Blog a la Cart

Category: Loss

XIII

Hi, Mom,

I don’t even know where to begin. I have felt at a loss for words since the election. This whole year is like one gigantic steaming pile of horse poo. You would be horrified by the state of the world. Of this country. Reading the news kicks my anxiety in to high gear. What ugly times I fear we are living in, made all the more hideous by your absence. The holidays have been wearing away at me. I miss you so fucking much and am so angry that you are not here.

Despite the fear and ugliness and hate I see swirling in my newsfeed, there is still beauty and hope and love and joy. And above all, I hate that you are missing that.

You missed a beautiful, tasty, festive Thanksgiving with the Fricke family. Our first Pie Breakfast in our new home. The girls yearly Nutcracker performance. The decorating of our home in Christmas cheer. You weren’t there when I needed to whine and complain about a stomach flu that took out all five Cart family members. As I’ve been making and assembling and ordering and planning gifts for all my loved ones, you aren’t on my list. As I addressed and mailed our holiday card, I had to delete your name from Dad’s address. And I have to do this, every year, for the rest of my life.

Everything hurts when I let myself absorb that reality.

But because you are the one who instilled in me the joy and tradition of holiday card sharing, I wanted to share this year’s greeting in this space, to add to our growing collection. As always, I turned to Minted, and found a fitting French greeting as a nod to you, the ultimate Francophile. James and I took the kids back up to the farm to snap photos among the fall foliage, and I spent hours reworking a message of both devastation and celebration, loss and love. I think you would have loved the result. And I framed all of our cards, which we started sending the year Courtland was born. They are now prominently displayed in our front hall. Another little touch of which I know you’d approve.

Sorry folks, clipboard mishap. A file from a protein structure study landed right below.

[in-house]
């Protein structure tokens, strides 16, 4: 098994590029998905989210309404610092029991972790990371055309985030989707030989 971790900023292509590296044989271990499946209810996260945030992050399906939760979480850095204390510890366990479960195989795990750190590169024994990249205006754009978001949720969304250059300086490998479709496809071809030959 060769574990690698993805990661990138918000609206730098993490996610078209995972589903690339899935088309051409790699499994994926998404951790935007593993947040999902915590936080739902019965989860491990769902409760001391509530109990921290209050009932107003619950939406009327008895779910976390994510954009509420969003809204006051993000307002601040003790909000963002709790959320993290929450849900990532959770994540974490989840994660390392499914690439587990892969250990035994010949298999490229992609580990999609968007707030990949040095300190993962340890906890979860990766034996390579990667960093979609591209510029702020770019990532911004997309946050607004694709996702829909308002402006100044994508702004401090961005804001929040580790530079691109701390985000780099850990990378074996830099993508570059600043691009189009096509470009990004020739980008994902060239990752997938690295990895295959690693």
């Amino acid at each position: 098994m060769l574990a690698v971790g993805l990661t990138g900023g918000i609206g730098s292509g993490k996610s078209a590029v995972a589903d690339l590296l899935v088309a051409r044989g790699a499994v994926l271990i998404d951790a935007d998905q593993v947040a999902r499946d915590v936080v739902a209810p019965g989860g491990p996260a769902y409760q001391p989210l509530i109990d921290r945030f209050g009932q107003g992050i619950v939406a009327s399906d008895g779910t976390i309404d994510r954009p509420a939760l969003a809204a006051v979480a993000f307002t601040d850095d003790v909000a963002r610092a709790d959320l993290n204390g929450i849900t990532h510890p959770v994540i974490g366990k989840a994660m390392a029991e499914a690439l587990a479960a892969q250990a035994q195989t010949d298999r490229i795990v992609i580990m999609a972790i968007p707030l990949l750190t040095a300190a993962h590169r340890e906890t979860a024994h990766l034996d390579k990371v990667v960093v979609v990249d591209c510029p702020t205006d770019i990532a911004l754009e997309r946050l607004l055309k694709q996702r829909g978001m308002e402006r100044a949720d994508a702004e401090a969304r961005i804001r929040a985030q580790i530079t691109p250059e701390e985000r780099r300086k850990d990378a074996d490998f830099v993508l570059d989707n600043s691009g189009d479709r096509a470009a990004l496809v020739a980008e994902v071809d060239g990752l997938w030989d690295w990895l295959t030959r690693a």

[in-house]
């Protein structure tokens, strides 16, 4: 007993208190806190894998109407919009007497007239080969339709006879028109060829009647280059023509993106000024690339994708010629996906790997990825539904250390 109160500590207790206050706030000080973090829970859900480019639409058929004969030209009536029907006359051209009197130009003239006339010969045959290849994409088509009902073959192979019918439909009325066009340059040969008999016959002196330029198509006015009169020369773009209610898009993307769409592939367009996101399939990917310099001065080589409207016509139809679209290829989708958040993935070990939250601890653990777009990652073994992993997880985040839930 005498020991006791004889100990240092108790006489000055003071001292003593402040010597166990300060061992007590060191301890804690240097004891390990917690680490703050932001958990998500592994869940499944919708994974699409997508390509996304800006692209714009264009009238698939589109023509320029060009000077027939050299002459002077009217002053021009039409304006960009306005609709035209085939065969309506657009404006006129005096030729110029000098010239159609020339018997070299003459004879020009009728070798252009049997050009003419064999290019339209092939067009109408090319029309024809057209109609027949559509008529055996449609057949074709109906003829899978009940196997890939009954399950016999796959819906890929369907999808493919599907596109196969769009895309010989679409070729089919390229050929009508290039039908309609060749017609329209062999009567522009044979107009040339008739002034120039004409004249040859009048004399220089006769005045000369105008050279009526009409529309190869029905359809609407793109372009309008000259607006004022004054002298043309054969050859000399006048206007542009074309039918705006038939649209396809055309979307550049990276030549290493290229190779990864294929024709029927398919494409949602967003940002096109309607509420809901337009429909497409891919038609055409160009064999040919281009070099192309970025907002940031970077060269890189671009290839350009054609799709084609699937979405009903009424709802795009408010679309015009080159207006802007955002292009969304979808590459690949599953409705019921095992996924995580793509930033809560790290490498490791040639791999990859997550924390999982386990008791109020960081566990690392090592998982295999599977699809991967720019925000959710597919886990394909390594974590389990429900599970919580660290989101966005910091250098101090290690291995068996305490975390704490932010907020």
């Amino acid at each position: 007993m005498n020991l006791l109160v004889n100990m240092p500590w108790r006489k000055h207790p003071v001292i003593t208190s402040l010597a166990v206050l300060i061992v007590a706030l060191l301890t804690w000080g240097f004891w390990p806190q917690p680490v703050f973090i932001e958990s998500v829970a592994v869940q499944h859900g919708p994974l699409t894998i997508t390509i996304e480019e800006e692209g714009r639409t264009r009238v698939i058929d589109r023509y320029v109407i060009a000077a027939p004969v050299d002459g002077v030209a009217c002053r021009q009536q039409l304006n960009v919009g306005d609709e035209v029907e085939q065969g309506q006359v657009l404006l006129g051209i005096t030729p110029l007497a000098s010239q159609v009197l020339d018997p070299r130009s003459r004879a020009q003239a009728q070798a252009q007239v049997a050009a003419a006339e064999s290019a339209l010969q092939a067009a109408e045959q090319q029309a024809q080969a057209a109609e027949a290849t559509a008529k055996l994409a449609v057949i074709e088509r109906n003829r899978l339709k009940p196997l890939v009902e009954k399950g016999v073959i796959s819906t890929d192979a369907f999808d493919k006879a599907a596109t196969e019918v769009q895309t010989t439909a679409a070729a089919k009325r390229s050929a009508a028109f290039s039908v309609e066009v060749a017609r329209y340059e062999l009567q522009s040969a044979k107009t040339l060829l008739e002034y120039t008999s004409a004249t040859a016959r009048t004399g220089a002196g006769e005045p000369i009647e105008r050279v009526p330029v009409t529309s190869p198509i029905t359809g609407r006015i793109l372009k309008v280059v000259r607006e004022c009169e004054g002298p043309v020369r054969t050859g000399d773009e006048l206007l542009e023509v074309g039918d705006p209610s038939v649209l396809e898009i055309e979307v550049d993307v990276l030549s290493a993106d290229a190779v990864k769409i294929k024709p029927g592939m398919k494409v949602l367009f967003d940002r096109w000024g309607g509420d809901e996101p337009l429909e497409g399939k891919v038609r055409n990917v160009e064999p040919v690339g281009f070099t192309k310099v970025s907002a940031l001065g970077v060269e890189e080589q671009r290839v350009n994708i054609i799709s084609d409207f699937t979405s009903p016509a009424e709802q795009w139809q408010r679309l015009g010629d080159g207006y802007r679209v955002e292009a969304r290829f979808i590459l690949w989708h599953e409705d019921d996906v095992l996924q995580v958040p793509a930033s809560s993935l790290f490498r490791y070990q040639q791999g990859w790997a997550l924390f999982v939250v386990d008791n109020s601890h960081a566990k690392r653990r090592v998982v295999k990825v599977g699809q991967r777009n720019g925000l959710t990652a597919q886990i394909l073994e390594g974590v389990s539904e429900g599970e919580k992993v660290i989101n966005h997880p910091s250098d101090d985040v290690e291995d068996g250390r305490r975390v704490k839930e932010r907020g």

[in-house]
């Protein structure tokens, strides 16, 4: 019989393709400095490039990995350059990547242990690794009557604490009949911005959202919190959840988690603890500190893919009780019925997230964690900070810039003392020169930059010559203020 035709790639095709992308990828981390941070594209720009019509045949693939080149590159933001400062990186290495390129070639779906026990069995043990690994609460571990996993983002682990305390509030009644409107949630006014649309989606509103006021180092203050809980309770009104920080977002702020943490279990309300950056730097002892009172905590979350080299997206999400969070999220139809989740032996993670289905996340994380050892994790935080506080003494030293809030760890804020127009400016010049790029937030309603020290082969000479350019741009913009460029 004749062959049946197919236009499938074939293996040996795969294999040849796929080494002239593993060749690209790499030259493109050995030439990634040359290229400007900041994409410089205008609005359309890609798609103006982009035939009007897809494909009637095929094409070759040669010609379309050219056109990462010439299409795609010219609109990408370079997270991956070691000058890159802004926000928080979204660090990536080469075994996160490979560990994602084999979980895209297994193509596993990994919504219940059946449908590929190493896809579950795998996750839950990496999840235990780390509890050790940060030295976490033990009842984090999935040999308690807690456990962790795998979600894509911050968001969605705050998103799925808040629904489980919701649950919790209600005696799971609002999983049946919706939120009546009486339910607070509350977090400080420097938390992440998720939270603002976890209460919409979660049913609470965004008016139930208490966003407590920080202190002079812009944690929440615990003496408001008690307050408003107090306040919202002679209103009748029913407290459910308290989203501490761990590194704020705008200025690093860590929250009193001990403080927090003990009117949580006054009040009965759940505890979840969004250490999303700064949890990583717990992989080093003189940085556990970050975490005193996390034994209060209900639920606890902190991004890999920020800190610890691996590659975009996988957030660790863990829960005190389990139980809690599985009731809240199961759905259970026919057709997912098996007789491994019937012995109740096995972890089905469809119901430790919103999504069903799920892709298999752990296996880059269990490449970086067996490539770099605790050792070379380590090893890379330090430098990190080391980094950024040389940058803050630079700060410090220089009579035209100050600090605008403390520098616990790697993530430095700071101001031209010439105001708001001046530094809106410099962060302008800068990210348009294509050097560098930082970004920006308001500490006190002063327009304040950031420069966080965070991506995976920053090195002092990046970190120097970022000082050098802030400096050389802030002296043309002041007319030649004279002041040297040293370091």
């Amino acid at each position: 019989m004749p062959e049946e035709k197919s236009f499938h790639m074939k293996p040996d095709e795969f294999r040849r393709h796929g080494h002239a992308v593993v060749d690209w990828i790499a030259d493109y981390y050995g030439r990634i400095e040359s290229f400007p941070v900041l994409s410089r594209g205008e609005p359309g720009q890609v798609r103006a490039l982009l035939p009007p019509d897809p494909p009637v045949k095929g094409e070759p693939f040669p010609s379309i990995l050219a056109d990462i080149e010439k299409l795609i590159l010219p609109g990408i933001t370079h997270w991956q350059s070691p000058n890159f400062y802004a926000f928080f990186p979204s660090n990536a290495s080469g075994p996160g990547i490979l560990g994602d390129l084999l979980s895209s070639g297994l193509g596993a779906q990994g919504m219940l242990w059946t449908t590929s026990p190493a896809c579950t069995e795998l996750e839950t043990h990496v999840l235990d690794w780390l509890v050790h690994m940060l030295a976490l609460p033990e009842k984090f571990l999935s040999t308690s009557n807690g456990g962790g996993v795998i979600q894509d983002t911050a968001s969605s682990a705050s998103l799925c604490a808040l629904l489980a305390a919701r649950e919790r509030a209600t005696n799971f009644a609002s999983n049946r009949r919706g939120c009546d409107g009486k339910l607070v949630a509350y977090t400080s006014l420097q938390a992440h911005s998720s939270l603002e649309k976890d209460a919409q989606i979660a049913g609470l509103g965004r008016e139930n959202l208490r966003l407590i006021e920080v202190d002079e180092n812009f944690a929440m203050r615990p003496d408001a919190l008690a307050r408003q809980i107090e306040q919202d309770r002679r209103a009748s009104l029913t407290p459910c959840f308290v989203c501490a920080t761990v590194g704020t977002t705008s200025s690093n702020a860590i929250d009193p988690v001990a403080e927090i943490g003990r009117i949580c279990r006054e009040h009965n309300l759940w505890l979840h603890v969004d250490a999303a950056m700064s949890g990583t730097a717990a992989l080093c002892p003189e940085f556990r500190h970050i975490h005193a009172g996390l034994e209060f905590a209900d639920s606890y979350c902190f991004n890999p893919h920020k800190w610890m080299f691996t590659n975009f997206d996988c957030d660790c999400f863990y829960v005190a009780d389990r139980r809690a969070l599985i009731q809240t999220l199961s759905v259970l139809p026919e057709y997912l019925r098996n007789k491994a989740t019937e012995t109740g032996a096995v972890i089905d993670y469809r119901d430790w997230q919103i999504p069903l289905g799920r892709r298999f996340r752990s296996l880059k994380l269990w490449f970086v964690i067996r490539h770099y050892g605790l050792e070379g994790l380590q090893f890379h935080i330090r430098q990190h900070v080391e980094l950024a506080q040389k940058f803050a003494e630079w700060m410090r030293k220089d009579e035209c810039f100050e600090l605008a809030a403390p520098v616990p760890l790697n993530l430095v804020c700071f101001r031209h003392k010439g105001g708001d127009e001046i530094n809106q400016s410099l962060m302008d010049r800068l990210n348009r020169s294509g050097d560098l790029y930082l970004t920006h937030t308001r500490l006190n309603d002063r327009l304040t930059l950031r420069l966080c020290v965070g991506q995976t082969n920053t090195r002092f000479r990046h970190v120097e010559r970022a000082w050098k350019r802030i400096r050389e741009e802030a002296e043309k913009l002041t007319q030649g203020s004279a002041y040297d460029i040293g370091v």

I miss you, Mom. Always, but during these darker days of December most poignantly.

143 Your Ashley

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XI

Hi, Mom.

People often tell me how much I remind them of you. At your Celebration so many people commented on it, not just how I look, but my voice, the way I speak, the way my hands are accompaniment to that expression. And of course there are “isms,” specific behaviors or tendencies which I emulate more and more as I tread deeper into adulthood/parenthood.

Like wearing my pajamas to the girls’ bus stop earlier this week. Hot dang, my transformation to Allison Motherhood is nearly complete thanks to that choice. But when the PJs are this cute… you taught me that trick. I’ve got an entire drawer full of Calida nightgowns to show for your commitment to luxurious, comfortable nightwear.

I haven’t ventured out in public in a nightgown (yet), but there’s time to get on your level.

143 Your Ashley

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X

Hi, Mom.

One of the more painful aspects of life in The After is existing among acquaintances, friends, even family members, who no longer ask about you, about how I’m doing in your absence, or dare to speak your name in my presence. So many people who claimed you among their dearest friends sent letters and condolences in the immediate aftermath, and yet it has been radio silence since.

It is so deeply painful to feel as though there are people in my life who expect me to be over it. Moved on. Why would I need to still talk about my dead mom? She’s been gone 8 months, surely my sadness and grief has had enough time to work itself out. Snap out of it, Ashley! Look on the bright side! Look at your beautiful children! Your mom wouldn’t want you to be sad.

And to that I say, Fuck. That. Noise. I witnessed how hard you grieved your own mother in the 15 years you lived without her, and there is absolutely no way you wouldn’t want me mourning and grieving your death. You would be so outraged that you were dead. I can’t stop thinking about how furious this whole situation would make you. Sure, anyone would be mad they were dead, but oh, your fury would be a special kind of rage and indignation.

The thing I wish people would realize is that I will never stop wanting to talk about you. I will always want to tell stories about you to my children. Or share memories of you with my friends. I will never want to pretend like you weren’t the most essential person in my life, and that I am forever altered and life is forever less by your death.